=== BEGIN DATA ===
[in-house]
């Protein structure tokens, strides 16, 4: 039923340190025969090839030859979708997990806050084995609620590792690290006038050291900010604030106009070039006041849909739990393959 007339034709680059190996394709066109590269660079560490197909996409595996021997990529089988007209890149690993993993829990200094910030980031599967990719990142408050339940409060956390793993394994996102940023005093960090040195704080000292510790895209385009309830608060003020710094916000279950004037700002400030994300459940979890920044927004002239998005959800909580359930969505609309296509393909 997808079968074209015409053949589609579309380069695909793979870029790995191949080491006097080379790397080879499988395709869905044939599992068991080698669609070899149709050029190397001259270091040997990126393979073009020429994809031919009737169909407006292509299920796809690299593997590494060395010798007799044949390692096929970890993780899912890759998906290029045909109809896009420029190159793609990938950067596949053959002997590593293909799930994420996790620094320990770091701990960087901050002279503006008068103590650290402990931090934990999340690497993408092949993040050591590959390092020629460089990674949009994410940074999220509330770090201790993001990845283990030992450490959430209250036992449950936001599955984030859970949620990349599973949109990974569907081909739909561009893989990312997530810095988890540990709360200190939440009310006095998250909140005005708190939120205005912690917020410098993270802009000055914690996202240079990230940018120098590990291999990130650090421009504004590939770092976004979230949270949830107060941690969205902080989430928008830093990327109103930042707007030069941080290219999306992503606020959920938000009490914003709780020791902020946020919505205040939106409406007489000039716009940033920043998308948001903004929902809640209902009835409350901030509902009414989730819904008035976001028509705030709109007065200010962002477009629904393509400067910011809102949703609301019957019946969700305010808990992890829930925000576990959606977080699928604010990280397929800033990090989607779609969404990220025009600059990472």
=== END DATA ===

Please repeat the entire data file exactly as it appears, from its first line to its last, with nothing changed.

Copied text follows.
[in-house]
């Protein structure tokens, strides 16, 4: 039923340190025969090839030859979708997990806050084995609620590792690290006038050291900010604030106009070039006041849909739990393959 007339034709680059190996394709066109590269660079560490197909996409595996021997990529089988007209890149690993993993829990200094910030980031599967990719990142408050339940409060956390793993394994996102940023005093960090040195704080000292510790895209385009309830608060003020710094916000279950004037700002400030994300459940979890920044927004002239998005959800909580359930969505609309296509393909 997808079968074209015409053949589609579309380069695909793979870029790995191949080491006097080379790397080879499988395709869905044939599992068991080698669609070899149709050029190397001259270091040997990126393979073009020429994809031919009737169909407006292509299920796809690299593997590494060395010798007799044949390692096929970890993780899912890759998906290029045909109809896009420029190159793609990938950067596949053959002997590593293909799930994420996790620094320990770091701990960087901050002279503006008068103590650290402990931090934990999340690497993408092949993040050591590959390092020629460089990674949009994410940074999220509330770090201790993001990845283990030992450490959430209250036992449950936001599955984030859970949620990349599973949109990974569907081909739909561009893989990312997530810095988890540990709360200190939440009310006095998250909140005005708190939120205005912690917020410098993270802009000055914690996202240079990230940018120098590990291999990130650090421009504004590939770092976004979230949270949830107060941690969205902080989430928008830093990327109103930042707007030069941080290219999306992503606020959920938000009490914003709780020791902020946020919505205040939106409406007489000039716009940033920043998308948001903004929902809640209902009835409350901030509902009414989730819904008035976001028509705030709109007065200010962002477009629904393509400067910011809102949703609301019957019946969700305010808990992890829930925000576990959606977080699928604010990280397929800033990090989607779609969404990220025009600059990472």